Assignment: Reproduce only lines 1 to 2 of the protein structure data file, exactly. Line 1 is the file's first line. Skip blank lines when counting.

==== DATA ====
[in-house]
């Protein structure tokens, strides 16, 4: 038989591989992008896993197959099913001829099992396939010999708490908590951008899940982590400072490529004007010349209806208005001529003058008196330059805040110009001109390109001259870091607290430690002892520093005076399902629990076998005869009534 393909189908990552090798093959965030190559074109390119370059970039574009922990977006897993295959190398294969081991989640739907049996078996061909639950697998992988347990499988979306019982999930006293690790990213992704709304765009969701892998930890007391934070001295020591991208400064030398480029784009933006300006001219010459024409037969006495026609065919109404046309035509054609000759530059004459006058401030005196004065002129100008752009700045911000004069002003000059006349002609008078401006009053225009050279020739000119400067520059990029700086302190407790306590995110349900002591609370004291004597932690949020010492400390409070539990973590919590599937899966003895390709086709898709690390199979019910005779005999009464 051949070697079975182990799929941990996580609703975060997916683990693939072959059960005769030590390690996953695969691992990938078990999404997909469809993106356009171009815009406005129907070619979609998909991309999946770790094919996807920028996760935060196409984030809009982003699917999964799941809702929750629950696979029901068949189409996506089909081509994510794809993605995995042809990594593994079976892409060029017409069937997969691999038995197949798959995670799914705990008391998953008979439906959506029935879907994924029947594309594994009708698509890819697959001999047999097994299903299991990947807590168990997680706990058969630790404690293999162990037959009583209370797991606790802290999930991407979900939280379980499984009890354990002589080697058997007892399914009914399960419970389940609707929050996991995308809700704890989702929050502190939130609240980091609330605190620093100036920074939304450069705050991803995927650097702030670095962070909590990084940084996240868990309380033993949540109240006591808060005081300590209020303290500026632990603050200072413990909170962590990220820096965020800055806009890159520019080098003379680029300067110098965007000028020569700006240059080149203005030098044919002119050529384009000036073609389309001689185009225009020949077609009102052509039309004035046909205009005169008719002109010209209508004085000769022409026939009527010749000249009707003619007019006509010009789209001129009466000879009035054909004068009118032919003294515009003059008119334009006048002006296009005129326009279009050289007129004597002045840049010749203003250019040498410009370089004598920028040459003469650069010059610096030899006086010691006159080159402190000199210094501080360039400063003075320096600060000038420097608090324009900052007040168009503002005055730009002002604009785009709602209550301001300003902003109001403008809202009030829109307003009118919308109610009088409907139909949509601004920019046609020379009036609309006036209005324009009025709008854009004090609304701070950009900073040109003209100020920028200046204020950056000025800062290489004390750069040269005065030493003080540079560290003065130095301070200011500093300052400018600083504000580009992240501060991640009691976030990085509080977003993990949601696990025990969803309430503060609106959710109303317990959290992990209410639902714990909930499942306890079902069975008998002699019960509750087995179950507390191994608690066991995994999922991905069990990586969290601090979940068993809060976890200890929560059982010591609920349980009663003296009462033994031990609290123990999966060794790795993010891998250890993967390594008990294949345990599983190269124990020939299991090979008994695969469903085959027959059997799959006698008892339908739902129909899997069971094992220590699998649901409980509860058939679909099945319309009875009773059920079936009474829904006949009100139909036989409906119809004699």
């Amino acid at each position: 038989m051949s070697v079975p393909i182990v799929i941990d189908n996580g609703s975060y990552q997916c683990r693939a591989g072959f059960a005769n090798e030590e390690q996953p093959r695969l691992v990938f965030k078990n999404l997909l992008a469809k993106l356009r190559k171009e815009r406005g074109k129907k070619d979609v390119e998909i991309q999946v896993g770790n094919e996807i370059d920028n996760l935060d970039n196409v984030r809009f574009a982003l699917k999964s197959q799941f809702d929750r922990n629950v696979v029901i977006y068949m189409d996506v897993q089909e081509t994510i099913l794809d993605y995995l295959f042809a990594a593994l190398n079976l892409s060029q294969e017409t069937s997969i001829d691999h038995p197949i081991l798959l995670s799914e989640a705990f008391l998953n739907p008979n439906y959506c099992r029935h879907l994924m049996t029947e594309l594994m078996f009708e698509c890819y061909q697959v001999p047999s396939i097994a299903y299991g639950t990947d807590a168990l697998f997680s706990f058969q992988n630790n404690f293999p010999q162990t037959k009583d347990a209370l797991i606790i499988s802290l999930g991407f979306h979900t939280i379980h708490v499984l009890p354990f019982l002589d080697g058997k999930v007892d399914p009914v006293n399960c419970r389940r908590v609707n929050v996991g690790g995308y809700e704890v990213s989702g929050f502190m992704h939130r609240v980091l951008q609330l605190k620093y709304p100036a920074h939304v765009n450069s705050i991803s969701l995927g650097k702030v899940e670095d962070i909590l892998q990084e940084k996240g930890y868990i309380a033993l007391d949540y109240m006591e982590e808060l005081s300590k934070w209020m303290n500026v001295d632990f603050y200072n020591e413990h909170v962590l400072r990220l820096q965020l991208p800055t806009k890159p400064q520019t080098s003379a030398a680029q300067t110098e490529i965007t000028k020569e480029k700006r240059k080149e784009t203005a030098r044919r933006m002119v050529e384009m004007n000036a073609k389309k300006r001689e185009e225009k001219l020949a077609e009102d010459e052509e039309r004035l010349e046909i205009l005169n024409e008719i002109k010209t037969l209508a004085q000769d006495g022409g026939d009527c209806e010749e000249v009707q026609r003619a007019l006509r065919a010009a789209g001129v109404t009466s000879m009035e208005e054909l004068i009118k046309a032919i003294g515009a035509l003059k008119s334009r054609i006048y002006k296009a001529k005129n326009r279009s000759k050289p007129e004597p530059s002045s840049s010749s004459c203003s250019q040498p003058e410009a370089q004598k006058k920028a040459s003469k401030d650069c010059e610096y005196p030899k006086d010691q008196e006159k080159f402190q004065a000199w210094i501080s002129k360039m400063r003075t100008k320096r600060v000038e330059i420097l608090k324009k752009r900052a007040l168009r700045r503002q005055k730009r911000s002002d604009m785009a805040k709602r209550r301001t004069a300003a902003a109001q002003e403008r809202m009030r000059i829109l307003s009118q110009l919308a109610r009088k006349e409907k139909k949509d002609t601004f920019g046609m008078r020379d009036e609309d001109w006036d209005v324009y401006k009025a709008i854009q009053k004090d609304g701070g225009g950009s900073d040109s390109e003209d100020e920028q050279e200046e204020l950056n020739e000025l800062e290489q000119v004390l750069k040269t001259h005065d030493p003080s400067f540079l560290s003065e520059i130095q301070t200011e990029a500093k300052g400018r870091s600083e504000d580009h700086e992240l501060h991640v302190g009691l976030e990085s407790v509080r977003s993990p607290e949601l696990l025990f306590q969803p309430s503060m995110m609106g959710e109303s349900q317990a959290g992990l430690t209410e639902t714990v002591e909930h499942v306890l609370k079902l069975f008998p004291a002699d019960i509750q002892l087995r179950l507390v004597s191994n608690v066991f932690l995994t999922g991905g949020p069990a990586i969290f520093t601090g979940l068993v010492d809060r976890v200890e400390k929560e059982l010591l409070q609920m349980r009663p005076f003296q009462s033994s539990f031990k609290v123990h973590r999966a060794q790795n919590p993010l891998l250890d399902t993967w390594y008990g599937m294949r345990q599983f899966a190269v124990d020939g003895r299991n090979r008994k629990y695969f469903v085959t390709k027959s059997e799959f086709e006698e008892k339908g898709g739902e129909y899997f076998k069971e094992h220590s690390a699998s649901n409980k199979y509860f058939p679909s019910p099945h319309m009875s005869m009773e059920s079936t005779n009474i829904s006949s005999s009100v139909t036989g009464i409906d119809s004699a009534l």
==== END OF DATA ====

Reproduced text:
[in-house]
């Protein structure tokens, strides 16, 4: 038989591989992008896993197959099913001829099992396939010999708490908590951008899940982590400072490529004007010349209806208005001529003058008196330059805040110009001109390109001259870091607290430690002892520093005076399902629990076998005869009534 393909189908990552090798093959965030190559074109390119370059970039574009922990977006897993295959190398294969081991989640739907049996078996061909639950697998992988347990499988979306019982999930006293690790990213992704709304765009969701892998930890007391934070001295020591991208400064030398480029784009933006300006001219010459024409037969006495026609065919109404046309035509054609000759530059004459006058401030005196004065002129100008752009700045911000004069002003000059006349002609008078401006009053225009050279020739000119400067520059990029700086302190407790306590995110349900002591609370004291004597932690949020010492400390409070539990973590919590599937899966003895390709086709898709690390199979019910005779005999009464 051949070697079975182990799929941990996580609703975060997916683990693939072959059960005769030590390690996953695969691992990938078990999404997909469809993106356009171009815009406005129907070619979609998909991309999946770790094919996807920028996760935060196409984030809009982003699917999964799941809702929750629950696979029901068949189409996506089909081509994510794809993605995995042809990594593994079976892409060029017409069937997969691999038995197949798959995670799914705990008391998953008979439906959506029935879907994924029947594309594994009708698509890819697959001999047999097994299903299991990947807590168990997680706990058969630790404690293999162990037959009583209370797991606790802290999930991407979900939280379980499984009890354990002589080697058997007892399914009914399960419970389940609707929050996991995308809700704890989702929050502190939130609240980091609330605190620093100036920074939304450069705050991803995927650097702030670095962070909590990084940084996240868990309380033993949540109240006591808060005081300590209020303290500026632990603050200072413990909170962590990220820096965020800055806009890159520019080098003379680029300067110098965007000028020569700006240059080149203005030098044919002119050529384009000036073609389309001689185009225009020949077609009102052509039309004035046909205009005169008719002109010209209508004085000769022409026939009527010749000249009707003619007019006509010009789209001129009466000879009035054909004068009118032919003294515009003059008119334009006048002006296009005129326009279009050289007129004597002045840049010749203003250019040498410009370089004598920028040459003469650069010059610096030899006086010691006159080159402190000199210094501080360039400063003075320096600060000038420097608090324009900052007040168009503002005055730009002002604009785009709602209550301001300003902003109001403008809202009030829109307003009118919308109610009088409907139909949509601004920019046609020379009036609309006036209005324009009025709008854009004090609304701070950009900073040109003209100020920028200046204020950056000025800062290489004390750069040269005065030493003080540079560290003065130095301070200011500093300052400018600083504000580009992240501060991640009691976030990085509080977003993990949601696990025990969803309430503060609106959710109303317990959290992990209410639902714990909930499942306890079902069975008998002699019960509750087995179950507390191994608690066991995994999922991905069990990586969290601090979940068993809060976890200890929560059982010591609920349980009663003296009462033994031990609290123990999966060794790795993010891998250890993967390594008990294949345990599983190269124990020939299991090979008994695969469903085959027959059997799959006698008892339908739902129909899997069971094992220590699998649901409980509860058939679909099945319309009875009773059920079936009474829904006949009100139909036989409906119809004699």